Twitter has pulled the rug out from under Flattr, a service that let users send a digital thank you to anyone favoriting one of their tweets.
In a blog post today, Flattr noted that it will no longer be able to offer its service because Twitter felt it was a violation of the social networking giant's API terms.
"Recently Twitter contacted us and told us that we are violating their API terms citing [a] clause saying 'Your advertisements cannot resemble or reasonably be confused by users as a tweet. For example, ads cannot have tweet actions like follow, retweet, favorite, and reply. And you cannot sell or receive compensation for Tweet actions or the placement of tweet actions on your service."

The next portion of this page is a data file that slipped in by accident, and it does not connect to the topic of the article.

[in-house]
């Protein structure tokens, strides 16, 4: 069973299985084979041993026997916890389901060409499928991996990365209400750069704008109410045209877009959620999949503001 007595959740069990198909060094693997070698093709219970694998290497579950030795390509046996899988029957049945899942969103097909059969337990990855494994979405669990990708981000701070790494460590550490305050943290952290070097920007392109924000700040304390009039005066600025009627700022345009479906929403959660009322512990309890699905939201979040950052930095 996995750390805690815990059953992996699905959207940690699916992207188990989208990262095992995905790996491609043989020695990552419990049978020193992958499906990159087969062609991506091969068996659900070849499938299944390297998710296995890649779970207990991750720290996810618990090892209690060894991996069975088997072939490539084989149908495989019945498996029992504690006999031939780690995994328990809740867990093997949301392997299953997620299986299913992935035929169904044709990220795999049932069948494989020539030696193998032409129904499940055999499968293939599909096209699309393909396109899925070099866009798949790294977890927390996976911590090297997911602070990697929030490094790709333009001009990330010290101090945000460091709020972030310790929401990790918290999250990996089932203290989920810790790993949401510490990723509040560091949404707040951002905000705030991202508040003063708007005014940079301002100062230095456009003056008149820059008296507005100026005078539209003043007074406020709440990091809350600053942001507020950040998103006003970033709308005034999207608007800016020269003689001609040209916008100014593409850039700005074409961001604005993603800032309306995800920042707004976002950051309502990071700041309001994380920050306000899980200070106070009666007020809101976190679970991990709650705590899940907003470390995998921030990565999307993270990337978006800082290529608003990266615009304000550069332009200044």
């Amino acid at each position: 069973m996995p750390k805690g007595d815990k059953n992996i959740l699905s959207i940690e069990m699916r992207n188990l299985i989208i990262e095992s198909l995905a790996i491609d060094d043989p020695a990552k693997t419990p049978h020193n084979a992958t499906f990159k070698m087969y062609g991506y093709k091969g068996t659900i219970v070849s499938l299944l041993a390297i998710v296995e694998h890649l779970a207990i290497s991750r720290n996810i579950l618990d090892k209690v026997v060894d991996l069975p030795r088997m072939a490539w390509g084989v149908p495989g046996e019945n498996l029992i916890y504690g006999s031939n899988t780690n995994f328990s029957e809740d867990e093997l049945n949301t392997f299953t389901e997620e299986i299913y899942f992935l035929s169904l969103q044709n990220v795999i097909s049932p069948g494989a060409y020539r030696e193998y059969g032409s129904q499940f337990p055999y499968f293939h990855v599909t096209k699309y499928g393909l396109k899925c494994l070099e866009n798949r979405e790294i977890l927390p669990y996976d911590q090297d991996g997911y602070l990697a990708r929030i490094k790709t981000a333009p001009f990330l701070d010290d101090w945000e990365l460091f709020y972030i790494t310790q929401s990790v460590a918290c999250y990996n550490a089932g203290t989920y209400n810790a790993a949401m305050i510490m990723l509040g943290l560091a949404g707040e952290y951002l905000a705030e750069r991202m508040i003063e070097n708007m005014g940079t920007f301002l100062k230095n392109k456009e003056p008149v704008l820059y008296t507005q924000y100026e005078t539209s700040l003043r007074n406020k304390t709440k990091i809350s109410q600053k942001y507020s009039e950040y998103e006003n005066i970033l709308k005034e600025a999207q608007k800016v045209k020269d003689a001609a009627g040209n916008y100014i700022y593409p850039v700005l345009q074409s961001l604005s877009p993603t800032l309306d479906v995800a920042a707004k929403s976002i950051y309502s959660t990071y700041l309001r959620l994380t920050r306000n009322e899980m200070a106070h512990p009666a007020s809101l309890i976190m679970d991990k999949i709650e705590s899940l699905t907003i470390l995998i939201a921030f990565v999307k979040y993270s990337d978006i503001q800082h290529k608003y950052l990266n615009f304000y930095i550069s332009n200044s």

Twitter did not immediately respond to a request for comment.
Flattr's post noted that the clause makes sense because it would stop companies from selling retweets and followers and because "it's an understandable rule to keep the Twitter network clean."
But Flattr also argued that Twitter's decision is "strangely stomping out innovation on their platform."
Flattr's complaint is hardly the first. Over the last year or so, Twitter has angered a number of developers by clamping down on access to its API. Twitter's position has been that it wants to maintain a consistent user experience across all first- and third-party services, but it's also clear that Twitter wants control over revenues that can be generated by the microblogging platform, regardless of whose client someone is using.